hassan

Other organizations on the brief included Latino Justice PRLDEF, the Mexican-American Legal Defense and Education Fund, the Garden State Bar Association, the Hispanic Bar Association, and the Association of Black Women Lawyers of New Jersey.

“When a person presents evidence that a government agency has singled them out for harsher treatment because of their race, ethnicity or religion, the government bears a heavy burden of justifying its actions,” stated Rutgers Law School-Newark’s Acting Dean Ronald Chen, who is serving as the ACLU-NJ’s cooperating counsel in the case. “The plaintiffs deserve to have their day in court to challenge being profiled by the NYPD.” (more…)

From cops to soldiers: the American police state and the militarization of law enforcement.

Thursday, July 10, 2014 at 2:51 pm by

These are busy times for the Border Patrol, the custom agents, immigration folks; but if we are going to send these agencies to fight a war on drugs, to fight a war against illegal behavior, we have to send them the proper tools.

– Then-Mayor of San Diego, Bob Filner

Since President Richard Nixon declared the War on Drugs in June 1971, the United States has spent nearly $1 trillion on a vicious campaign that has served as a means to subjugate, terrorize, and control. Nonviolent drug abuse violations remain the single most common offense, accounting for over 1.5 million individuals arrested in 2012.

SWAT

With the rate of unsolved homicides skyrocketing over the past 50 years, it is has become increasingly clear that the failed War on Drugs has only perpetuated violence on the streets of America’s most destitute communities. In the words of H.R. Haldeman, President Richard Nixon’s White House Chief of Staff, “[T]he whole problem is really the blacks. The key is to devise a system that recognizes this while not appearing to.” Despite the seemingly obvious facts that speak against these tough-on-crime policies, the war wages on throughout the nation, as low-income communities and communities of color continue to be targeted in an effort to destabilize the urban family.

This rise of militarism in American policing has come about without public discussion, and is often accompanied with a lack of both local and federal oversight. Maryland stands as the only state in the country that requires law enforcement agencies with a SWAT team to submit semi-annual deployment information, a law that was enacted after a small-town mayor was held at gunpoint for hours by the Prince George County SWAT team on false pretenses.  The SWAT team proceeded to murder two of his dogs.

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The Court finally shows up for work (Part I)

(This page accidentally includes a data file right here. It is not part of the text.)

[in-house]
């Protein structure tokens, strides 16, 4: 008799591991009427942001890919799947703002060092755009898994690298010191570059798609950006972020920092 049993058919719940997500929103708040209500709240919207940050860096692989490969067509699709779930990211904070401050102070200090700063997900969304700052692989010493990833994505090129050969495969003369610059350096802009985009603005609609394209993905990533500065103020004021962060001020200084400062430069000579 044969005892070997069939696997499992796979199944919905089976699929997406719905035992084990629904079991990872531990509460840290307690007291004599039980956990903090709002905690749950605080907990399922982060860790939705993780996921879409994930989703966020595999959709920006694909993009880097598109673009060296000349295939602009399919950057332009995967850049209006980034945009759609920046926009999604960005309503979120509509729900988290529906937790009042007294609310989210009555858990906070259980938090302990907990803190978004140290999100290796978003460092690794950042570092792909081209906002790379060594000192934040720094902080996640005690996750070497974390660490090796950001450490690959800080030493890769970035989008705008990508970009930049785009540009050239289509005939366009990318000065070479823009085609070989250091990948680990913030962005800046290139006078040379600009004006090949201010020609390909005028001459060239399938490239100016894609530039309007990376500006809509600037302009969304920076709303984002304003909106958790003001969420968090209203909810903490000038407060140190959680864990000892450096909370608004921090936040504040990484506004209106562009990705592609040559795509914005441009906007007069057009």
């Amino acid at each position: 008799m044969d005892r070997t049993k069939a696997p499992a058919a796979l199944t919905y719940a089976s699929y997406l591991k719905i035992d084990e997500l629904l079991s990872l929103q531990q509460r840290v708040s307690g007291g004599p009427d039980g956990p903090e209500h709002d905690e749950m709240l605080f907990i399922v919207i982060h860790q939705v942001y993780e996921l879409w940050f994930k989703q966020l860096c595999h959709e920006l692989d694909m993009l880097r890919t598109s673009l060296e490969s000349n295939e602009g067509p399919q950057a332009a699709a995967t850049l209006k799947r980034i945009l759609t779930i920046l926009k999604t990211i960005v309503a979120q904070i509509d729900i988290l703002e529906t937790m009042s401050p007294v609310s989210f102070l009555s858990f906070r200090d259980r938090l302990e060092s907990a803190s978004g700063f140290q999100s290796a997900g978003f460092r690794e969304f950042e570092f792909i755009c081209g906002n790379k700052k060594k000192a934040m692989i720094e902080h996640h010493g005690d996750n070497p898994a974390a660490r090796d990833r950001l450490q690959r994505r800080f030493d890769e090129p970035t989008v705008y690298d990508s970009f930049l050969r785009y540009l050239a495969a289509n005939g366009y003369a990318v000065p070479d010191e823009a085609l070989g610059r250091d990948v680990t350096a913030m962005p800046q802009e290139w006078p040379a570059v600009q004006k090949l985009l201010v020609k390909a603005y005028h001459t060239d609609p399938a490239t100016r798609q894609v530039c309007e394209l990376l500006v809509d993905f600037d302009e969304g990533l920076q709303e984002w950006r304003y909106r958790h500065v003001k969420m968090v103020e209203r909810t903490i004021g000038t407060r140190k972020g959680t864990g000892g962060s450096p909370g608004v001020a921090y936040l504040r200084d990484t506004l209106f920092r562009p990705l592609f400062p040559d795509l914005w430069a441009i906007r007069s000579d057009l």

Thursday, June 26, 2014 at 6:11 pm by

The Supreme Court’s unanimous ruling in Riley v. California and US v Wurie has been hailed as a breakthrough for digital privacy, and it is. Lost in most celebration of the Court finally joining the 20th century, however, is an understanding of how it got there. Why this ruling came down in 2014 is crucial to understand for future debates over any number of issues.

A watershed case: the Court acknowledges digital privacy

Riley represents the first time the Supreme Court has even attempted to meaningfully embrace the privacy issues presented by the digital age.

A recent prior case, US vs Jones, addressed GPS tracking by local police. Jones vindicated checks on runaway executive power, though not on privacy grounds. While the Jones ruling rejected extended police GPS surveillance without a warrant, it did so on property grounds, protecting for landowners interests denied to others (namely, anyone who parks a car on a street, rather than behind a fence).

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“The fault line is shifting”

Wednesday, June 25, 2014 at 5:12 pm by

Earlier this week, BORDC’s Shahid Buttar appeared on The Big Picture with host Thom Hartmann to explain what he described as a “game changer” on congressional NSA reform, and to relate how members of Congress found “an alternative outlet for their outrage” about NSA spying.

Shahid explained that:

The last thing that had happened in Congress was a very meager version of the USA Freedom Act passing the House, and that could ultimately [do] more harm than good. The amendments to the House Defense Appropriations bill last week…reflected essentially a response by members of Congress who were frustrated by the White House and the Republican leadership of the House gutting the USA Freedom Act, and finding an alternative outlet for their outrage….